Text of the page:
Notebook: Rutgers Prepares for Game at Garden

PISCATAWAY, N.J. — The Rutgers basketball team got back on track with an 81-66 victory Monday over Monmouth. Facing Stony Brook Saturday, head coach Mike Rice and junior forward Dane Miller spoke about another opportunity to play in Madison Square Garden and an increased workload in practice.

PISCATAWAY, N.J. — It might not be a Big East game and the conference tournament may still be three months away. But to junior forward Dane Miller, a game at Madison Square Garden is still a game at Madison Square Garden.

"I'm just happy to go back to the Garden," Miller said. "Just to get there and play with your teammates is something not a lot of people get to do. I don't think it matters who you play, because it's the Garden. When you have an opportunity to play at the Garden, you just have to play hard."

Rutgers (5-5) has not played at Madison Square Garden since a close call by the referees ended its Big East tournament run with a two-point loss to St. John's in the second round.

"I think it's a nice trip, especially for our New York guys," said head coach Mike Rice. "It gets us a chance to play at Madison Square Garden, where we play our conference tournament. You always like to do that, especially young teams [so that they] are not thinking about their memories of Madison Square Garden. They're thinking about business. There are a lot of different reasons why we do it and it's a good experience for our players."

Practicing Hard

Rutgers is into the reading days portion of its academic schedule, transitioning to final exams next week. That means no more classes and more time to spent at the Louis Brown Athletic Center practicing and putting in work.

"In practice, we're just doing a lot of stuff and working harder than ever," Miller said. "We're trying to really perfect everything to just become a better team.

"It allows us to focus more on our goal and our task, on how we want everything done. We're spending more time at the RAC and that makes us better."

Reading days, which are meant to be used for studying and writing papers, also means a lot more time spent on school-work and with tutors, Rice said.

The biggest advantage for winter sports teams comes after exams wrap up on Dec. 23.

"These guys have a lot of stuff on their minds," Rice said. "When you get them for that two and half, three weeks, hopefully that's when we'll see a lot of development. You can go two-a-days, all they have to worry about is improving. So I'm interested to see how much we can get done in that time period."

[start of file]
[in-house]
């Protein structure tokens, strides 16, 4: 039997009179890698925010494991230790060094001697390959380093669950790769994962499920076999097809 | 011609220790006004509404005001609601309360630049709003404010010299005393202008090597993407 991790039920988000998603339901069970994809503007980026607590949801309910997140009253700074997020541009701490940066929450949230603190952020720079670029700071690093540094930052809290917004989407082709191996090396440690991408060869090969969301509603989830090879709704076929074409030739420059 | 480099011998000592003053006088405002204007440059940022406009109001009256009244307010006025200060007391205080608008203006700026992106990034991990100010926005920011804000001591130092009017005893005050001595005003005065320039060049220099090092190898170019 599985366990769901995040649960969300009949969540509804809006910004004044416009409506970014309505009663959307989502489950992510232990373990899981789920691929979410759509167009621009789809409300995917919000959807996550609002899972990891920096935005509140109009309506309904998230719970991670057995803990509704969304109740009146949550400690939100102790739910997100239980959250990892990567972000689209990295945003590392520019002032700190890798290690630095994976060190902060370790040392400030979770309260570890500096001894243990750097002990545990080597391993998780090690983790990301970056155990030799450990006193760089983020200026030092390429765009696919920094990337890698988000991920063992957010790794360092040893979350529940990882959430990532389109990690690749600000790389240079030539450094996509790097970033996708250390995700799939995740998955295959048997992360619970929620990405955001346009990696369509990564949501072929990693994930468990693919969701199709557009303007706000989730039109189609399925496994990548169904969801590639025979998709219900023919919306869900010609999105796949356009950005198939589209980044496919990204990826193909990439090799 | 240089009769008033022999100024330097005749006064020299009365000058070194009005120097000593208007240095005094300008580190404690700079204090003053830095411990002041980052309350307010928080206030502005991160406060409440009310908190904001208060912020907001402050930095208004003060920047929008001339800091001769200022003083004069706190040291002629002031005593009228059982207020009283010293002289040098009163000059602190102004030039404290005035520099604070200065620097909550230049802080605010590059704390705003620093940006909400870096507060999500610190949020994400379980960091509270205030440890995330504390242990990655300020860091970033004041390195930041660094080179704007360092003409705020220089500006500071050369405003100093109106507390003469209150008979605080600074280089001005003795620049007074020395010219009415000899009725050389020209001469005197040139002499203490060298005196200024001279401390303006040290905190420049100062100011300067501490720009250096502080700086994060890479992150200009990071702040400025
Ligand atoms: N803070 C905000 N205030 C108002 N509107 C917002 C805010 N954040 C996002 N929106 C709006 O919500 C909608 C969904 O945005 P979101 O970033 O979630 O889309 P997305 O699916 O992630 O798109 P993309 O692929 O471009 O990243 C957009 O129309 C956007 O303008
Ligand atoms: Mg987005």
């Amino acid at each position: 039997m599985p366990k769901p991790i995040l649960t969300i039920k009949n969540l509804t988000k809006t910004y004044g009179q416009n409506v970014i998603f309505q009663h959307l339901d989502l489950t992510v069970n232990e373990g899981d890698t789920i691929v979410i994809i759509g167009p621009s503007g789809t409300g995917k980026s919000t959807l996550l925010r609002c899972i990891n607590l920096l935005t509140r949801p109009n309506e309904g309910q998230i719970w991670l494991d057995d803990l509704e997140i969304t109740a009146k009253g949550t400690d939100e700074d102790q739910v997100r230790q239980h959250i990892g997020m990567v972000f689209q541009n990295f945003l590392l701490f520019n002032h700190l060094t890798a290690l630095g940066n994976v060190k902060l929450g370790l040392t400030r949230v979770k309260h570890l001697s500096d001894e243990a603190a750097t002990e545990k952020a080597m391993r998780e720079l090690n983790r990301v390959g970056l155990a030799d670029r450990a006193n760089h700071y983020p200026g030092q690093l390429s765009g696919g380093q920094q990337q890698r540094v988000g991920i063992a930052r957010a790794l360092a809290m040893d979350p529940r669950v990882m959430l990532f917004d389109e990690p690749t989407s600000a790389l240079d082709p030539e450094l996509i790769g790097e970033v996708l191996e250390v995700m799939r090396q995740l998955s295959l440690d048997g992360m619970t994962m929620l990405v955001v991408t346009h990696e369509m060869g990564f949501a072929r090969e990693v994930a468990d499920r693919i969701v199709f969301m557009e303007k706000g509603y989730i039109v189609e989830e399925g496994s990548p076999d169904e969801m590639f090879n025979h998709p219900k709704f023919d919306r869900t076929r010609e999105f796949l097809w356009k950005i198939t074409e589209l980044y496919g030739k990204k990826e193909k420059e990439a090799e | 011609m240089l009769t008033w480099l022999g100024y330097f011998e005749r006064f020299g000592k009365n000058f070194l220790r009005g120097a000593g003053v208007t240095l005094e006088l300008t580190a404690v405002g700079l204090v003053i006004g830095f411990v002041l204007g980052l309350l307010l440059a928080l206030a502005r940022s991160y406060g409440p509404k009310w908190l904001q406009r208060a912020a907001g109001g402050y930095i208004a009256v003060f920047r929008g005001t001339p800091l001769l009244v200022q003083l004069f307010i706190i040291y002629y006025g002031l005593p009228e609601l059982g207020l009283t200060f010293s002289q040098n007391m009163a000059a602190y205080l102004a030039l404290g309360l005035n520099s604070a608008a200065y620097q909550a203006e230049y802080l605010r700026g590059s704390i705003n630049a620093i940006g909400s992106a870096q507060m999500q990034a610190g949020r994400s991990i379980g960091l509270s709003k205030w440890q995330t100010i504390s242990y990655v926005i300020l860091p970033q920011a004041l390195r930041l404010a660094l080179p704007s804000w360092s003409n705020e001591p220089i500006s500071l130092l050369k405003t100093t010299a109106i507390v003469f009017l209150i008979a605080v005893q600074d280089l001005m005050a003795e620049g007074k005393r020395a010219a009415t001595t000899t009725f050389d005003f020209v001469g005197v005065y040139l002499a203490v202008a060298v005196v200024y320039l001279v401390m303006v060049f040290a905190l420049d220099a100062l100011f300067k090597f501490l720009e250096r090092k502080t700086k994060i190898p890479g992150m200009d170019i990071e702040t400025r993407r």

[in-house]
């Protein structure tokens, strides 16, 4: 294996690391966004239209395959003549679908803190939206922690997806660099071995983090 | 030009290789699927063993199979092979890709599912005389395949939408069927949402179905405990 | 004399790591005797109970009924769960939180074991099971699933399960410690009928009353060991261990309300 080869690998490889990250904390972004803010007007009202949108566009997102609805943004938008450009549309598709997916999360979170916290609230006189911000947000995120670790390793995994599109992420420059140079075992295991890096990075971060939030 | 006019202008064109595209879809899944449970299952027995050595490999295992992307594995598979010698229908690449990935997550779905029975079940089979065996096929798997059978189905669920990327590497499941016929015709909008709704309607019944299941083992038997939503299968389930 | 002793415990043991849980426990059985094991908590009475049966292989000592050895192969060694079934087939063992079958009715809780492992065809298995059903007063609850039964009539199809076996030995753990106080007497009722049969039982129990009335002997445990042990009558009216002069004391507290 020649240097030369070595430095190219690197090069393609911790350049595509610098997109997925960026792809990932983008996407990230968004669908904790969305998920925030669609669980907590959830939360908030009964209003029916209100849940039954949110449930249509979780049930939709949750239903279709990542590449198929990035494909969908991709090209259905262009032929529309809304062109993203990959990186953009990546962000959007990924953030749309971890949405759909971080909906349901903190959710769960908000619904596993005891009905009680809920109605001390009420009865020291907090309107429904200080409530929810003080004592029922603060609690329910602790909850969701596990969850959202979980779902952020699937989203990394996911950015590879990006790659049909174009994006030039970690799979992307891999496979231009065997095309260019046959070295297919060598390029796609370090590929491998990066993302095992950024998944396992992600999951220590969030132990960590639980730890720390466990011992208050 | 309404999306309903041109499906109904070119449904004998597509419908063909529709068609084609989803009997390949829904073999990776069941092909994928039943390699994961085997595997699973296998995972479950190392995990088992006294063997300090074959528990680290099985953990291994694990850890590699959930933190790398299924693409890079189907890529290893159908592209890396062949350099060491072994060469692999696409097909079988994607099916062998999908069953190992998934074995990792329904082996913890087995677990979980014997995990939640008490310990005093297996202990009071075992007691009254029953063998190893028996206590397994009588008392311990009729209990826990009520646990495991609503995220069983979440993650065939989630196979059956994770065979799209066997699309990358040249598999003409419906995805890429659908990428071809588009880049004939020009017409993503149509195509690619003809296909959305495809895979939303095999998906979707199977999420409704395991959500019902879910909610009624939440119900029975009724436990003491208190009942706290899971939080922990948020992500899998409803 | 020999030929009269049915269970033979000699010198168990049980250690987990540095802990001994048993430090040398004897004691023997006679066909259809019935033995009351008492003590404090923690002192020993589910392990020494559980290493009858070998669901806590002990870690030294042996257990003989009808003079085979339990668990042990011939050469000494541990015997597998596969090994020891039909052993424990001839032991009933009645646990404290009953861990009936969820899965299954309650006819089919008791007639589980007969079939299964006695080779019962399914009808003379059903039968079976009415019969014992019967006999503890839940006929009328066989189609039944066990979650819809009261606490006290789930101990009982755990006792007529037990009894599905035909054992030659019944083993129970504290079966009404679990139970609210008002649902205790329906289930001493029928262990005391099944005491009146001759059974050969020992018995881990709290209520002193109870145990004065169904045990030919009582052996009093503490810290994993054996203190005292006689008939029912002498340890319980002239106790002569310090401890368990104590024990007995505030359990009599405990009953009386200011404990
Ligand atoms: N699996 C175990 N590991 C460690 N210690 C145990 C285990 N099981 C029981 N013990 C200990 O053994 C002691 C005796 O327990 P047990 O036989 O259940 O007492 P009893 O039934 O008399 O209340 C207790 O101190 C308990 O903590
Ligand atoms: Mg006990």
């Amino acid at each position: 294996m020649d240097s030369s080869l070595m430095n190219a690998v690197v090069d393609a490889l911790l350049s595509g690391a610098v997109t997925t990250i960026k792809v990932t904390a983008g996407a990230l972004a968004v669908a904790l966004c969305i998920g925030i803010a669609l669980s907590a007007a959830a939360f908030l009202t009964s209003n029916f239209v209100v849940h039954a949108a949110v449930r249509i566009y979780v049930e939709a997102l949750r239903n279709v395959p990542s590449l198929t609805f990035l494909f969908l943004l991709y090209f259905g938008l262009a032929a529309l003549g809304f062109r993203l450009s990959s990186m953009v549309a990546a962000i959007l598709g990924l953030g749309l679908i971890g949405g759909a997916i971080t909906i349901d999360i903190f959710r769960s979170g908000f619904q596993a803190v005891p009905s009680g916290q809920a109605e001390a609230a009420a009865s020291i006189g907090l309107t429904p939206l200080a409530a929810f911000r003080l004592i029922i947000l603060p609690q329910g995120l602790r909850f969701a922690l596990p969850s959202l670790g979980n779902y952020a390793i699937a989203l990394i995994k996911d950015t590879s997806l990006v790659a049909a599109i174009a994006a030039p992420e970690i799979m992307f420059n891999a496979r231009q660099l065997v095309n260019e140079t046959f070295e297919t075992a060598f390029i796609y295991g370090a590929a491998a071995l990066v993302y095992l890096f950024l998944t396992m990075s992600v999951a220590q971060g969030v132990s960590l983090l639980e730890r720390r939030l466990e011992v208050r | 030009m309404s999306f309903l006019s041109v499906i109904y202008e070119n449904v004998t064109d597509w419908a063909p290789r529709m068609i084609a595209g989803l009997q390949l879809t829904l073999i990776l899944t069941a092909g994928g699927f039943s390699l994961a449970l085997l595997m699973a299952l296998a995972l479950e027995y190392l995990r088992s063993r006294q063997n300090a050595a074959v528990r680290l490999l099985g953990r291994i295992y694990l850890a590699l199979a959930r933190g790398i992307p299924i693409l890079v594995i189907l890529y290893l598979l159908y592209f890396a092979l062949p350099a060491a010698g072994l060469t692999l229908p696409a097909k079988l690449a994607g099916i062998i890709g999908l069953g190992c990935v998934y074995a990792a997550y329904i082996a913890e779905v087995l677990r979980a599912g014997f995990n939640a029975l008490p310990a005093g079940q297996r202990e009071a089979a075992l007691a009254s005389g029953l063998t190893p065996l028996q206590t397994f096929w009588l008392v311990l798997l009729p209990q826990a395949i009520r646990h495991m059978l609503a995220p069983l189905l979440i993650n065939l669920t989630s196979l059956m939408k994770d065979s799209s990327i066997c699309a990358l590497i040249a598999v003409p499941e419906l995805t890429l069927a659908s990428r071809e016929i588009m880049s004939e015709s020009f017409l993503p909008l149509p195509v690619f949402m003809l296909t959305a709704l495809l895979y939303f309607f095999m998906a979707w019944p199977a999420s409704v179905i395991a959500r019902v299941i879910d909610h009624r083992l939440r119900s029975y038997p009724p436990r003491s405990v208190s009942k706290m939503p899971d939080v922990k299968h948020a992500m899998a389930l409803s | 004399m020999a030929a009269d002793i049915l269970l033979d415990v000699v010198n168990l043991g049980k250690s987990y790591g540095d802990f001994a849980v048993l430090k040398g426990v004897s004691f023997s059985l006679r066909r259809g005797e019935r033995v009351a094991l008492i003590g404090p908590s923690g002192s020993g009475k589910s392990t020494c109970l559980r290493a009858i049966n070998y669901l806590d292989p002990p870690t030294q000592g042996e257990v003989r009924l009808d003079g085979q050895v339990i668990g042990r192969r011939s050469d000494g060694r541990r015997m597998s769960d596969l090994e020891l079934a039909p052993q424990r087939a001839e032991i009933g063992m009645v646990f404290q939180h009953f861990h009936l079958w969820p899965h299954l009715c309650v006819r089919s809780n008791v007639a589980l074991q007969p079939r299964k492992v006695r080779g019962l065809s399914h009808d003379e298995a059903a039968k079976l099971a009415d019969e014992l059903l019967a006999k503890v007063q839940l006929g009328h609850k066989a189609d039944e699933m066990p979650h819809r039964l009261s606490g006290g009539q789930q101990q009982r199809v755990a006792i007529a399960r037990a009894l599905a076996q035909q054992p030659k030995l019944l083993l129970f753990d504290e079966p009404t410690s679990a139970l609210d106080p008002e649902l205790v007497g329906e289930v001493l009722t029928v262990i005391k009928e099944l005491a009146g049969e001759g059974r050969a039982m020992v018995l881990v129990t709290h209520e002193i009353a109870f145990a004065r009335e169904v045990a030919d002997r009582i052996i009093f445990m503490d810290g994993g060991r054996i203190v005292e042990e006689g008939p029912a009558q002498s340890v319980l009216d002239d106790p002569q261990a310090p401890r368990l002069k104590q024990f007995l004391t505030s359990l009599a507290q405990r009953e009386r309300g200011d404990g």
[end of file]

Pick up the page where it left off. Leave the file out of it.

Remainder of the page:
An Improving Jumper

Sophomore Mike Poole already has more made three-pointers this year than all of his freshman season.

Poole knocked down two against Monmouth, but has more work to do before he can be considered a long-range threat, Rice said.

"I'm not convinced he's a three-point shooter yet," he said. "But he works extremely hard at attacking his weaknesses and he's becoming a more consistent shooter. I don't know if it's his strength yet, but it's not a weakness right now. Again, if all of my players attacked their weaknesses like Mike did, we would have a very successful year."

Health Updates

Forwards Kadeem Jack (foot) and Malick Kone (knee) are both healing well from their surgeries, Rice said.

Jack broke is foot before the season started and will be re-evaluated to resume basketball activities next week. He remains on-schedule for a return midway through the Big East season.

"All I know is I watched him drop step and dunk yesterday on the far court and our trainer sprinting over to him yelling that it's not time to do that yet," Rice said. " … The next thing is individual work; shooting, jumping, jump hooks. All the things he can do without going into competition."

Kone had arthroscopic surgery on his knee last week and will be back sometime in January barring any changes.

"Malick's surgery went well," Rice said. "He's rehabbing twice a day. He's progressing every day. He's day-to-day based on how quickly he can come back. Now it's just a matter of how strong he can make that knee and endure some of the pain that goes along with it.


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